The Vermont Women's History Project highlights the role that women have played in shaping Vermont's history and provides resources and programs to make this important information available to students, researchers, and anyone interested in Vermont women and their accomplishments.
Students, teachers, writers, researchers, travelers, or anyone interested in Vermont women's history can search our site for information about the history and accomplishments of Vermont women.
Women's history program
Each March, our annual program on Vermont women's history highlights an intriguing aspect of women's roles in shaping our state and local history. Please watch our events calendar for details. Here is a glimpse into past programs.
2016 - Green Mountain Girls: Women of the Long Trail
On March 24, 2016, the Vermont Historical Society, Vermont Commission on Women, and the Green Mountain Club presented Reidun Nuquist and Green Mountain Girls: Women of the Long Trail. Kathleen Norris, Catherine Robbins, and Hilda M. Kurth, aka “The Three Musketeers,” were the first women to hike the Long Trail from Canada to Massachusetts in 1927. They became a national sensation. But they are only the most famous, numerous other women have followed in their footsteps, not just as hikers, but as trail workers and leaders of the Green Mountain Club.
We celebrated Vermont Women’s History Month and the pioneering roles by many women in Vermont at the Green Mountain Club in Waterbury. This event was free thanks to our co-sponsors Cabot Creamery Cooperative, Denis, Ricker & Brown and Vermont Mutual Insurance Group.
Historian Reidun Nuquist, writes frequently on the history of the Long Trail. A Montpelier resident, she was a librarian at the Vermont Historical Society and the University of Vermont's Bailey/Howe Library.
2015 - "Do We Still Need Women's History?"
Moderated by Cary Brown, the executive director of the Vermont Commission on Women, our panel of esteemed historians and thinkers considered the questions facing women's history in the 21st century. Do we still need to separate out women's stories? Does it help or harm women when their history is told separately? Is there a trend away from studying women's history as a separate topic? How can the context of women's history help inform the world today?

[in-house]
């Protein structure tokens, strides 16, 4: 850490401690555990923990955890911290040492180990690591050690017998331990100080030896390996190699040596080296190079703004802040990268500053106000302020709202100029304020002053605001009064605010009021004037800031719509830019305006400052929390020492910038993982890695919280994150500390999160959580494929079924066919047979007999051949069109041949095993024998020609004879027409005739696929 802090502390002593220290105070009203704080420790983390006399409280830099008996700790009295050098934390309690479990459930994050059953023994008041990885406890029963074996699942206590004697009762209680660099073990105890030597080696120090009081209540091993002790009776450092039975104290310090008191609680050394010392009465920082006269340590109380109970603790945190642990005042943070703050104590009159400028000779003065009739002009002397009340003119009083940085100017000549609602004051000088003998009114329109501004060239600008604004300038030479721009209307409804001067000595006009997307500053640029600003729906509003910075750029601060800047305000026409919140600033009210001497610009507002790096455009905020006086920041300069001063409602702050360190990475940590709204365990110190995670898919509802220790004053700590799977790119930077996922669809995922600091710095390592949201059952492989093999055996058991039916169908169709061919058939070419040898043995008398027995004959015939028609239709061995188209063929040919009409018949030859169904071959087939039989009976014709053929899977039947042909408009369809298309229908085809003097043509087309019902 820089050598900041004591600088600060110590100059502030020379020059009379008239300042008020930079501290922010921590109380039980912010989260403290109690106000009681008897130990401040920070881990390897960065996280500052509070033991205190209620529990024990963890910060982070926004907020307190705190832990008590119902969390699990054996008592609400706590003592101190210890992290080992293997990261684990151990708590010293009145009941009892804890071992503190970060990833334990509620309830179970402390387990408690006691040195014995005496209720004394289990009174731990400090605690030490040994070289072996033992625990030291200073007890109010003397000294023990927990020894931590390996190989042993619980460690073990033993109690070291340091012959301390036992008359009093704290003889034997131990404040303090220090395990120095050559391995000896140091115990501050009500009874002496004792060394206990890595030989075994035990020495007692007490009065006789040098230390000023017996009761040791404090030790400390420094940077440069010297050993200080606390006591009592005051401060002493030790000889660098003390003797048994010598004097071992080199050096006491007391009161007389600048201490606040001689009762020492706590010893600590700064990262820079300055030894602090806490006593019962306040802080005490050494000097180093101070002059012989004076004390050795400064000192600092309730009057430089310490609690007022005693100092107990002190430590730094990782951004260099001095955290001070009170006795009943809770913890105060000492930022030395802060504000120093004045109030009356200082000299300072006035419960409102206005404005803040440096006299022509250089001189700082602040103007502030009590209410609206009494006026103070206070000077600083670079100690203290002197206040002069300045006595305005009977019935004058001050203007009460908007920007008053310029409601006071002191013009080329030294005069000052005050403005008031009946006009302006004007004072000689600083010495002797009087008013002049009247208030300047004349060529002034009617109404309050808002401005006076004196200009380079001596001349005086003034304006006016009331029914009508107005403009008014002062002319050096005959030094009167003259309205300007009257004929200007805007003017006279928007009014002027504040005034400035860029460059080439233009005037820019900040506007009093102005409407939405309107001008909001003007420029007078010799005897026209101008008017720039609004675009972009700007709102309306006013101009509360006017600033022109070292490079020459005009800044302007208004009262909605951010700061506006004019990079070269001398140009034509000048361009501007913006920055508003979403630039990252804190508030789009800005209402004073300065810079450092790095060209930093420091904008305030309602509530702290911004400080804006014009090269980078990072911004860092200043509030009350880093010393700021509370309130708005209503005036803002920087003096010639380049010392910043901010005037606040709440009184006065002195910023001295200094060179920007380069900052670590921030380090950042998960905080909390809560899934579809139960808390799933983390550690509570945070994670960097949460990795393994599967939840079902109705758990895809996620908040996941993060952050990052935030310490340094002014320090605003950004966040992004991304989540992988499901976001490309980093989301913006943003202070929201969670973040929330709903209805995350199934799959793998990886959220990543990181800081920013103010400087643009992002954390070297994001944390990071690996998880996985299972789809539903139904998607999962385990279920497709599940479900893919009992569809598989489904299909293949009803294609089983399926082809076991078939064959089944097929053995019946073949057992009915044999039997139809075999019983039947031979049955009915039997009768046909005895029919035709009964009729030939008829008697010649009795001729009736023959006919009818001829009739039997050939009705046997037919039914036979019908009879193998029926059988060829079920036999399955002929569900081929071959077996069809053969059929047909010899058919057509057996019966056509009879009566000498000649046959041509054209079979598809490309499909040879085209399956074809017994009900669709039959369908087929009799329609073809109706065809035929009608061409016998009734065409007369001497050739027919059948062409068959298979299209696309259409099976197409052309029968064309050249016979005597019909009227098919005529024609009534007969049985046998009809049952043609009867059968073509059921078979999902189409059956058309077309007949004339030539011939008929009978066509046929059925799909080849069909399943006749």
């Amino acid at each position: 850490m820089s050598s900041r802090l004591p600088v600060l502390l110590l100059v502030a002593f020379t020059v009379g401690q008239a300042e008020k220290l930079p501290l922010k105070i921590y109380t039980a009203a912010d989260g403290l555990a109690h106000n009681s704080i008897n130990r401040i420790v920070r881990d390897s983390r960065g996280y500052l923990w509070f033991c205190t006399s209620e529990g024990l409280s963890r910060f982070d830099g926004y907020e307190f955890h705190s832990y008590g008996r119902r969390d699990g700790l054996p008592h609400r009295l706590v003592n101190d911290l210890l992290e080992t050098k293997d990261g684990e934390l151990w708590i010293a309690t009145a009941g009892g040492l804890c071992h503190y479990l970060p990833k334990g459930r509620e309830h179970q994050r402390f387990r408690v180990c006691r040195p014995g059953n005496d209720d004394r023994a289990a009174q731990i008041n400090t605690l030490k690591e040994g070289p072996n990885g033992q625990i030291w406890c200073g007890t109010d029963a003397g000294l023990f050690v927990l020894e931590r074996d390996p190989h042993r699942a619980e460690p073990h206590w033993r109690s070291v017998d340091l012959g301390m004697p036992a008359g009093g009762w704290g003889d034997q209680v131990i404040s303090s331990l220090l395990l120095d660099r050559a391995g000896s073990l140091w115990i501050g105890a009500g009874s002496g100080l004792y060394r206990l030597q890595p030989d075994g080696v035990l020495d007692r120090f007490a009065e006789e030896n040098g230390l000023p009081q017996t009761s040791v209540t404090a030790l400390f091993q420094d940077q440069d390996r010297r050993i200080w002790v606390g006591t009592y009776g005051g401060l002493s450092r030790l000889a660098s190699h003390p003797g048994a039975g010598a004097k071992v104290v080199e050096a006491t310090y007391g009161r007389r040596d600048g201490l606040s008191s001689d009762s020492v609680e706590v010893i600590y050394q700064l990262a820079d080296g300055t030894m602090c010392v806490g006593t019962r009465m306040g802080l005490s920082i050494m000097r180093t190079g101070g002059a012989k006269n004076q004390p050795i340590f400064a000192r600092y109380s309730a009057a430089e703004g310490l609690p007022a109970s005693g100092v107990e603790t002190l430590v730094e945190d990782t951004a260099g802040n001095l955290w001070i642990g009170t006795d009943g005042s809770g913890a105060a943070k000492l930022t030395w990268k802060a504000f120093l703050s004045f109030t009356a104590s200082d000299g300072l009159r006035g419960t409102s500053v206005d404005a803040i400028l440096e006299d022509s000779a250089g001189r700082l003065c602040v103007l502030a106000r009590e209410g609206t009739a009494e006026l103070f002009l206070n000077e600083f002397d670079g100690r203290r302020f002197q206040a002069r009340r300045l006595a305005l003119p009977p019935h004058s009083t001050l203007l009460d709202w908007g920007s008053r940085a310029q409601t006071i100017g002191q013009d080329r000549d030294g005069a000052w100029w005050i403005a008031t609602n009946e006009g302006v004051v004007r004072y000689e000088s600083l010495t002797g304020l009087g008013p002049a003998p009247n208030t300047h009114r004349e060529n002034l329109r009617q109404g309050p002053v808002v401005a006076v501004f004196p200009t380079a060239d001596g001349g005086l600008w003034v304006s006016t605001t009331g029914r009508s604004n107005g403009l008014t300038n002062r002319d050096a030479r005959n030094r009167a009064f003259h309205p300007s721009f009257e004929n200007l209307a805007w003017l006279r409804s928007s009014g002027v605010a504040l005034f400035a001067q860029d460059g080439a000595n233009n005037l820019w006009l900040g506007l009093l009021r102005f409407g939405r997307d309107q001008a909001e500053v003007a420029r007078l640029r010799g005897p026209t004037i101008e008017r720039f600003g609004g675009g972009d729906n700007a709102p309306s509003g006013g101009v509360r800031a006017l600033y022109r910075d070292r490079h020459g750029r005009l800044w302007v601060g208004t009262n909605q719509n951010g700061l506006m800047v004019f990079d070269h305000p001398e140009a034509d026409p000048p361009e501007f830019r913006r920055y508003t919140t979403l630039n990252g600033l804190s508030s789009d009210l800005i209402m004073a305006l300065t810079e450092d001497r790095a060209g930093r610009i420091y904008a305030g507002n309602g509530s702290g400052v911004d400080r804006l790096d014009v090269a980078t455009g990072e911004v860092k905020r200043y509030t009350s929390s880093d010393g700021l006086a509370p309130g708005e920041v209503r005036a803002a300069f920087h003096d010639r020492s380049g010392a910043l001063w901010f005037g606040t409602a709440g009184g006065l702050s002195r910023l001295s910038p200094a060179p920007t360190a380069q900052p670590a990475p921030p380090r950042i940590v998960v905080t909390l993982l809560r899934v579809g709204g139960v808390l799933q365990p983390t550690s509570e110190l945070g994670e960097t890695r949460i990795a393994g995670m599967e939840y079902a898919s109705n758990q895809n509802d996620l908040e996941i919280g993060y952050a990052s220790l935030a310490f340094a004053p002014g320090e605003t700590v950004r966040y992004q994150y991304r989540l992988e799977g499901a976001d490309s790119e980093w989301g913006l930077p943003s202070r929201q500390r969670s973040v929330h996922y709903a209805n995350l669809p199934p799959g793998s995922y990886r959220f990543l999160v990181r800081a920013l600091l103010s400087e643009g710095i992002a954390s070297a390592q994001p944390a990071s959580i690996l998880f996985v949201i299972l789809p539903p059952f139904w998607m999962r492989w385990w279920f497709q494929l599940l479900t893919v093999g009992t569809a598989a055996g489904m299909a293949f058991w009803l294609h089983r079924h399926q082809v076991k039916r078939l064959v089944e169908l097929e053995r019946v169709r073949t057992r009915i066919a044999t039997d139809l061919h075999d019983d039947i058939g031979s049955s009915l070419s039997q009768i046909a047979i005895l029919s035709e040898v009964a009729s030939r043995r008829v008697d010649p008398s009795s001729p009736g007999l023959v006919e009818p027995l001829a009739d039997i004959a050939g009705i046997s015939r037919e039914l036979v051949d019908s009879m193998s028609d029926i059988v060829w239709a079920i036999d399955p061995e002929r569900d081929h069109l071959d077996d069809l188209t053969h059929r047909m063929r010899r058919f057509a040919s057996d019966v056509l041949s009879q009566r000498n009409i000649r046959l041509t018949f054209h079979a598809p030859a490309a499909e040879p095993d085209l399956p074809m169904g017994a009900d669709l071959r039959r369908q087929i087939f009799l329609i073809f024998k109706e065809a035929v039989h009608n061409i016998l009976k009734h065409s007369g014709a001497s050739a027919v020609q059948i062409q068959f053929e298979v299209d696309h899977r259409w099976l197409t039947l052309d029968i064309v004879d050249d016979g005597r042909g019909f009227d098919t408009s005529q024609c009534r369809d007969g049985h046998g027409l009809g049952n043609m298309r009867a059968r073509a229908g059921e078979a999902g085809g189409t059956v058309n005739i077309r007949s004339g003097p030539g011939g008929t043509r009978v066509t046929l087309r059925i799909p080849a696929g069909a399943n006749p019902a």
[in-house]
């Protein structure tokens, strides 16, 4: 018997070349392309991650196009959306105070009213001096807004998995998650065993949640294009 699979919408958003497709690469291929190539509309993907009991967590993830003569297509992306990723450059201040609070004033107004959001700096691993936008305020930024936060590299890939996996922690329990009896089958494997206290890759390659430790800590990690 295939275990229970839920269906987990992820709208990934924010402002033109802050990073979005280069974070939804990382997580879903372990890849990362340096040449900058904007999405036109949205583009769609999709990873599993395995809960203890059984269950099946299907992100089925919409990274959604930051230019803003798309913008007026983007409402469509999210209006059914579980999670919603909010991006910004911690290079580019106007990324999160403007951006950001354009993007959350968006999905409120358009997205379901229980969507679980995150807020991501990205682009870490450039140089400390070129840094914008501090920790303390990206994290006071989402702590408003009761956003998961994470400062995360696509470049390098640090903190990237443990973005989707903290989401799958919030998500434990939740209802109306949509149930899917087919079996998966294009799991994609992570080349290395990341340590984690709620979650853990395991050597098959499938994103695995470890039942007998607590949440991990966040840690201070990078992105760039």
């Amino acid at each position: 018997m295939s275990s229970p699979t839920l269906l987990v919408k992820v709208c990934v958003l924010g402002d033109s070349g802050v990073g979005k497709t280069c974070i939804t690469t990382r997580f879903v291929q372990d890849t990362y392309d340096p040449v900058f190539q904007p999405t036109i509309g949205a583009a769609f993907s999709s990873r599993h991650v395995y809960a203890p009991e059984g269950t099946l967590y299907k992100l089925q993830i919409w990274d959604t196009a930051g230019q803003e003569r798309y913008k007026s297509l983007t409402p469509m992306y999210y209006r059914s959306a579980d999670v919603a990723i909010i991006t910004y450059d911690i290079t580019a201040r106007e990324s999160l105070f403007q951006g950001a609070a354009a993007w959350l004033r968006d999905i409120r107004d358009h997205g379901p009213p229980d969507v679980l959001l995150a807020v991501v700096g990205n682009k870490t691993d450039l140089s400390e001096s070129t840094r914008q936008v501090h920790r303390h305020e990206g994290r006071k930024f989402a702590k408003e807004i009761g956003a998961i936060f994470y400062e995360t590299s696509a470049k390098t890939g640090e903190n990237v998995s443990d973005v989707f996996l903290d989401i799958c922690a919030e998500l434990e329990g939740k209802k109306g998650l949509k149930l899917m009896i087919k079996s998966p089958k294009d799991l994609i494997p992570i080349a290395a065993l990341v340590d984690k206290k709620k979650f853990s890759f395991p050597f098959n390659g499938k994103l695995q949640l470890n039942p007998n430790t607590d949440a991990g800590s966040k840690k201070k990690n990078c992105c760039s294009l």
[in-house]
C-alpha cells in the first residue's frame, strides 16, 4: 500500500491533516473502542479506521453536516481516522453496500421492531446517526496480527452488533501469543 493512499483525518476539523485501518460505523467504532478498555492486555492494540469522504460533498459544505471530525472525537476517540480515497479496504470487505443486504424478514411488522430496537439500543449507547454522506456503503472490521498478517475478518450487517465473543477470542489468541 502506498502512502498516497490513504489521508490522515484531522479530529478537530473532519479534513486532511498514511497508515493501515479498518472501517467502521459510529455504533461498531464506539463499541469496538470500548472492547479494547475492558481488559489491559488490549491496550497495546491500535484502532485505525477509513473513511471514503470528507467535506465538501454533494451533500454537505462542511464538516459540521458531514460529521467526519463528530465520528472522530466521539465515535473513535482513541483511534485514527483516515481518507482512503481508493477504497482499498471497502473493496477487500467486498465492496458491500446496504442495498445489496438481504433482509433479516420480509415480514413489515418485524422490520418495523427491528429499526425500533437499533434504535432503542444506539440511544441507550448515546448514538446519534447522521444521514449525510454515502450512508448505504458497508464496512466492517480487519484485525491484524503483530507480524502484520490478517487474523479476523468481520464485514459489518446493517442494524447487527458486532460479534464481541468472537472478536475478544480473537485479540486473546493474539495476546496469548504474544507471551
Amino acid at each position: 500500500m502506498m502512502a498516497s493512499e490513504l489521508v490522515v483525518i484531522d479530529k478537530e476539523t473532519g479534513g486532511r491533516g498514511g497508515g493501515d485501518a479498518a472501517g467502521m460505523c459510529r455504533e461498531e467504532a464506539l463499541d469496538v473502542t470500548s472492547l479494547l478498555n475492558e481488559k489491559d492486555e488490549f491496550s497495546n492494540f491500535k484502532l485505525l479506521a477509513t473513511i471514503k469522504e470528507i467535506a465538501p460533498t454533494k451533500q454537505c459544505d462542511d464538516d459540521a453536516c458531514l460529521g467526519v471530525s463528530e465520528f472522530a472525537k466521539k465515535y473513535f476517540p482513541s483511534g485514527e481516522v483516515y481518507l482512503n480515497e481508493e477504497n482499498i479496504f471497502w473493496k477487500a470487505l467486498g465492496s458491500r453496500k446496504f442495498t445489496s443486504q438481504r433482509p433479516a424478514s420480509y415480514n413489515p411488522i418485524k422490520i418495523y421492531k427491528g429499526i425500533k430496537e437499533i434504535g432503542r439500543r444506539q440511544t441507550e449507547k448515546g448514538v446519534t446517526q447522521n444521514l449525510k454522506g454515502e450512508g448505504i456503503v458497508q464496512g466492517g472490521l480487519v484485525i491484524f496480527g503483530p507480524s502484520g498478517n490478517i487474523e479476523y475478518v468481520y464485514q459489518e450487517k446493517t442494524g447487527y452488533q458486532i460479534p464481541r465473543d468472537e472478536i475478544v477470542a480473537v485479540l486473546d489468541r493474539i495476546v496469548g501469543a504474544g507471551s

Panelists included Dr. Felicia Kornbluh, Director of Gender, Sexuality, and Women's Studies at the University of Vermont, Dr. Marilyn Blackwell, independent historian, and Holly Allen, Assistant Professor of American Studies at Middlebury College.
This program was free and open to the public, thanks to sponsorship from Northfield Savings Bank,Savings Bank, Clute Wealth Management, KeyBank, Vermont Commission on Women, and co-sponsor Cabot Creamery Cooperative.
2013 "Vermont Women in Journalism"
The Vermont Historical Society partnered with the Vermont Commission on Women tol celebrate "Vermont Women in Journalism" as part of our annual event focused on women's history. A remarkable panel of women offer per spectives on the progress and challenges of women journalists in Vermont across all types of media and walks of life.
Thanks to our sponsors KeyBank, Northfield Savings Bank, Clute Wealth Management, WCAX-TV, Vermont Commission on Women, Burlington Free Press, Vermont Association of Broadcasters, Vermont Public Television, Cabot Creamery, and co-sponsor Black River Design.
ORCA Media, Montpelier area's community access television station, filmed the event and you can view the video online. Vermont Public Radio ran a commentary series in conjunction with the women's history month theme, spearheaded by historian and writer Cyndy Bittinger.
The Deborah Pickman Clifford Legacy Fund
In memory of her devotion and contributions to Vermont history and to the special role of women in forging that history, this fund is dedicated to sustaining the mission of the Vermont Historical Society, and each year will also underwrite collections, programs or services specific to Vermont women's history.